Former SO1 Dylan Dille, who was also in the south tower that day, testified last week that he watched an old man die from a sniper shot on Father's Day. He said the date stuck out in his mind because he thought the man was probably a father.
Later that day, after the mission, Graffam said he spoke with Dille about the shooting and they disagreed about the circumstances. Dille, he said, believed the man was a noncombatant.
"I, on the other hand, was confident that the right shot was taken," Graffam said, although he said later under cross-examination that the man was unarmed. Dille previously testified that the SEALs were authorized to shoot unarmed personnel if they first received signals intelligence or other targeting information.
Graffam described the man as a male between 40 and 50 years old wearing black clothing, giving him the impression of an ISIS fighter who was moving in a "tactical" manner. He testified that he did not see anything like Dille had described.
Graffam further testified that he didn't see Gallagher take any shots that he shouldn't have on that day or any other.
Although Graffam said he did not hear of allegations that Gallagher had stabbed a wounded ISIS fighter on deployment, he testified that he started to hear rumblings in early 2018. Chief Craig Miller, he said, asked him at one point whether he would "cooperate" with others in reporting him.
When asked whether he would like to serve with Miller again in a SEAL platoon, Graffam said, "I don't feel as confident about it." A member of the jury later asked him why he'd feel uncomfortable deploying with Miller and he responded, "I just wouldn't."
Graffam said he would serve with Gallagher again if given the chance.
Under cross examination by prosecutors, Graffam said he couldn't say whether there were warning shots fired that day, though Dille and Tolbert both said happened. "There were multiple shots throughout the day," Graffam said.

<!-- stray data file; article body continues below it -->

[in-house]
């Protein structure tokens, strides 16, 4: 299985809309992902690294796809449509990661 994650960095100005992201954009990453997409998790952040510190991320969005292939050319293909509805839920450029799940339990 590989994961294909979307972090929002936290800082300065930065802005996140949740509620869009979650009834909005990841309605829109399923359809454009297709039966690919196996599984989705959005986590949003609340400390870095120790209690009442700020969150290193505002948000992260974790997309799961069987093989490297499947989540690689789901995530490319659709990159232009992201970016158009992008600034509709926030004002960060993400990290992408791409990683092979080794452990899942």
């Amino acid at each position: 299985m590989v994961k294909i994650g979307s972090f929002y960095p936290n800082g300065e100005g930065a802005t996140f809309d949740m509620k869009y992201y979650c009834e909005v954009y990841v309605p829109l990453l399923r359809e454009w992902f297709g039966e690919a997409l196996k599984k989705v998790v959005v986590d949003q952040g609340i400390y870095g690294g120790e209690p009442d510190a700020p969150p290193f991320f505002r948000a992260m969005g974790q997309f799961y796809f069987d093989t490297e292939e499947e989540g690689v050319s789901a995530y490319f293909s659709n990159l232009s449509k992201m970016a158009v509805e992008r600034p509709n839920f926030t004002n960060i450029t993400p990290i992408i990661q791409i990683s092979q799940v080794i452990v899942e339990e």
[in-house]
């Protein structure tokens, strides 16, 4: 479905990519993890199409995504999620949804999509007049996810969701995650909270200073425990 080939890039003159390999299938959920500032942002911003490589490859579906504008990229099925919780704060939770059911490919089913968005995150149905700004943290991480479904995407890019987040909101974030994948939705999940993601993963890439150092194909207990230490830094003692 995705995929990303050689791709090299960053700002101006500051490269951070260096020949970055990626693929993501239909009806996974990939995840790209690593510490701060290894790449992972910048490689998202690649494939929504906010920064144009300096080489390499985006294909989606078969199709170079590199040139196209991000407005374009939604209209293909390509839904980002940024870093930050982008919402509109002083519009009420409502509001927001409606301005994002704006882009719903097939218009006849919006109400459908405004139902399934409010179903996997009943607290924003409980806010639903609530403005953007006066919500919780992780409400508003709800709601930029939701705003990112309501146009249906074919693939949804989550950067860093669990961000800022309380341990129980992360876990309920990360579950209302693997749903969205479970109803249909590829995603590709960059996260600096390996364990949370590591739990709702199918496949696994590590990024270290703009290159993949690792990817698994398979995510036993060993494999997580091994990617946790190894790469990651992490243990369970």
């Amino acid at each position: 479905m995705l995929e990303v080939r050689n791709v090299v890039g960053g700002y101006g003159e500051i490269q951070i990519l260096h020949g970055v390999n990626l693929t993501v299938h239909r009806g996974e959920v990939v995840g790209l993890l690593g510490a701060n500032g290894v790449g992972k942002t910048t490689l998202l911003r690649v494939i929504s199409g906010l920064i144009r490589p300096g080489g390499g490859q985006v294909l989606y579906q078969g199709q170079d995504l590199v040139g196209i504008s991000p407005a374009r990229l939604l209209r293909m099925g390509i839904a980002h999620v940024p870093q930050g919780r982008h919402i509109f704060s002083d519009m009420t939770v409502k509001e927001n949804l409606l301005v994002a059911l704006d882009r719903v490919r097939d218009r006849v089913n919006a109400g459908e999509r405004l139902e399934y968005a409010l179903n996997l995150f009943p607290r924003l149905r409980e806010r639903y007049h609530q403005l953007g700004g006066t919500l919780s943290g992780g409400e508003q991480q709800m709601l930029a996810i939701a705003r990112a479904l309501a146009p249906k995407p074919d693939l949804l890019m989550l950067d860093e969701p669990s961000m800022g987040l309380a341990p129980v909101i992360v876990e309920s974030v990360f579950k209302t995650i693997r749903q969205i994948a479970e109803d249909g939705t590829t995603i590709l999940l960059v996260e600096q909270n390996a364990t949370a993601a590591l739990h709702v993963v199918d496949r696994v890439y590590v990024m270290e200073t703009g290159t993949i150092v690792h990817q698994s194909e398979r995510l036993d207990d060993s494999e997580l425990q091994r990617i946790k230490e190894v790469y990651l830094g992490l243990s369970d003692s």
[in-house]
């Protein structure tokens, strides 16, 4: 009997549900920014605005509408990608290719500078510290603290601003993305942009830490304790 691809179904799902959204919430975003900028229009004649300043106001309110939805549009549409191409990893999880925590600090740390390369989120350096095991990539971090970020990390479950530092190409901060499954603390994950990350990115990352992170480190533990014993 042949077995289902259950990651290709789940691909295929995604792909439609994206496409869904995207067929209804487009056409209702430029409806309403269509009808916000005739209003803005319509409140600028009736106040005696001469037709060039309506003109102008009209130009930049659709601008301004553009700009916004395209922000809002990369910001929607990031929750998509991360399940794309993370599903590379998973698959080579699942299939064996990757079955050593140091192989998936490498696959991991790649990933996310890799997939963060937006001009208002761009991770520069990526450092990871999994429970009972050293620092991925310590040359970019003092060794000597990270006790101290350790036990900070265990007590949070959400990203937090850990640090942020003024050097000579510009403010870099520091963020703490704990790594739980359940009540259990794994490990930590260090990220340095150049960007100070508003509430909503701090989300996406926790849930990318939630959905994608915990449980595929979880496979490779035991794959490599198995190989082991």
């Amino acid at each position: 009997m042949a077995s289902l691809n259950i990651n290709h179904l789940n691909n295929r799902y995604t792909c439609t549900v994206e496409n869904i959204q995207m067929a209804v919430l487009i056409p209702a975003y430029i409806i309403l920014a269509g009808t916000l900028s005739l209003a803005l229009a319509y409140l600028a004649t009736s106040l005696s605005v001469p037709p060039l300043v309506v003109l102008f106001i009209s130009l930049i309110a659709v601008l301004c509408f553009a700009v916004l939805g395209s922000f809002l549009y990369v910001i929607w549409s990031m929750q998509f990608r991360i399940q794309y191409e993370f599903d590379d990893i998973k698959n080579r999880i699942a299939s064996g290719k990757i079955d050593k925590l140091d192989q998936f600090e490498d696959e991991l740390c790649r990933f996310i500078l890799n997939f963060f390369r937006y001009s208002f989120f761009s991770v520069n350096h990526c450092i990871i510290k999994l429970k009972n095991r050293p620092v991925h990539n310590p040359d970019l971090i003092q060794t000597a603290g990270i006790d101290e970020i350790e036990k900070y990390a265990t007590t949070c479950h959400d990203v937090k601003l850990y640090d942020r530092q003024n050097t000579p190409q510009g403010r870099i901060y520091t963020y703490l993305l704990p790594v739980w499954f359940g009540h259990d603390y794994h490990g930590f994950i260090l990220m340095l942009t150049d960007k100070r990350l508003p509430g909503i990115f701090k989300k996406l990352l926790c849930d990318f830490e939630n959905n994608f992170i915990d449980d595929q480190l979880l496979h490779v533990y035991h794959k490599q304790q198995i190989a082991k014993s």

Prosecutors also asked him about his previous statements to NCIS, in which Graffam said of Miller that "he has good character" and was "a good guy." Graffam confirmed he said just that.
Defense attorney Tim Parlatore, however, said those statements were back in January and "a lot had happened since then." Parlatore said Graffam had also said at the time that Gallagher was a good leader.
"That part remains unchanged, correct?" Parlatore asked.
"Yes," Graffam said.
The defense is expected to call more witnesses in the case, which continues on Thursday.
US troops are using dating apps more and condoms less as sexually transmitted infections surge within the ranks
The U.S. military is seeing an increase in sexually transmitted infections such as chlamydia, gonorrhea, and syphilis in part due to dating apps, according to the Military Health System.
"There appears to be an increase in high-risk behaviors among service members; that is, having sex without a condom or having more than one sexual partner," Air Force physician Maj. Dianne Frankel said in a news release.
Three Marines killed in a December plane crash are finally coming home.
Five Marines aboard a KC-130J Hercules and one Marine on an F/A-18 Hornet were killed when both planes went down about 200 miles off the Japanese coast.
A recent salvage operation of the KC-130J crash site recovered the remains of three of the Marines, who were later identified, Corps officials said.
The Air Force is investigating an airman after he posted a video on YouTube rife with homophobic slurs and insults.
A man in an Air Force uniform, identified only by the YouTube username "Baptist Dave 1611" ranted in a recent video, calling gay people "sodomites," "vermin scum," and "roaches" among other slurs, according to Air Force Times, which first reported the story Wednesday.
"The specifics of the situation are being reviewed by the airman's command team," said service spokesman Maj Nick Mercurio, confirming the incident. Mercurio did not provide any identifying details about the airman.
Two U.S. troops were killed in Afghanistan on Wednesday, defense officials have announced.
Operation Resolute Support issued a terse news release announcing the latest casualties that did not include any information about the circumstances of their deaths.